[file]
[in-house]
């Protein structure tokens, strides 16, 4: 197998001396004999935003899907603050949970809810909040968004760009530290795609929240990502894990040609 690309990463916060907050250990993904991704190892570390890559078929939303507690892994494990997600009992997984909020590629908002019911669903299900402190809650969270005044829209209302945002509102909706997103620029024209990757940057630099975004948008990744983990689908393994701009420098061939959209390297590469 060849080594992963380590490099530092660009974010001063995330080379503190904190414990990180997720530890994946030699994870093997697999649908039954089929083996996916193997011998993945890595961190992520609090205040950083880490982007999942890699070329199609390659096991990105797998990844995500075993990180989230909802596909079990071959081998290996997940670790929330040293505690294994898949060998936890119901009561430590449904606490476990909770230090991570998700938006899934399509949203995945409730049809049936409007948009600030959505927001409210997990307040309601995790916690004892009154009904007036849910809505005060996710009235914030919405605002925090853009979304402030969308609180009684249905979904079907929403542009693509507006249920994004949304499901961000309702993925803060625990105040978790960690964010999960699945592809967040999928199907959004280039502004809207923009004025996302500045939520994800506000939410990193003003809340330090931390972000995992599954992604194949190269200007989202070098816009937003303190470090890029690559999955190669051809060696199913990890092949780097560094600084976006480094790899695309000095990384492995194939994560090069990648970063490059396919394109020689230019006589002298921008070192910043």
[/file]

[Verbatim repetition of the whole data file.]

[in-house]
């Protein structure tokens, strides 16, 4: 197998001396004999935003899907603050949970809810909040968004760009530290795609929240990502894990040609 690309990463916060907050250990993904991704190892570390890559078929939303507690892994494990997600009992997984909020590629908002019911669903299900402190809650969270005044829209209302945002509102909706997103620029024209990757940057630099975004948008990744983990689908393994701009420098061939959209390297590469 060849080594992963380590490099530092660009974010001063995330080379503190904190414990990180997720530890994946030699994870093997697999649908039954089929083996996916193997011998993945890595961190992520609090205040950083880490982007999942890699070329199609390659096991990105797998990844995500075993990180989230909802596909079990071959081998290996997940670790929330040293505690294994898949060998936890119901009561430590449904606490476990909770230090991570998700938006899934399509949203995945409730049809049936409007948009600030959505927001409210997990307040309601995790916690004892009154009904007036849910809505005060996710009235914030919405605002925090853009979304402030969308609180009684249905979904079907929403542009693509507006249920994004949304499901961000309702993925803060625990105040978790960690964010999960699945592809967040999928199907959004280039502004809207923009004025996302500045939520994800506000939410990193003003809340330090931390972000995992599954992604194949190269200007989202070098816009937003303190470090890029690559999955190669051809060696199913990890092949780097560094600084976006480094790899695309000095990384492995194939994560090069990648970063490059396919394109020689230019006589002298921008070192910043």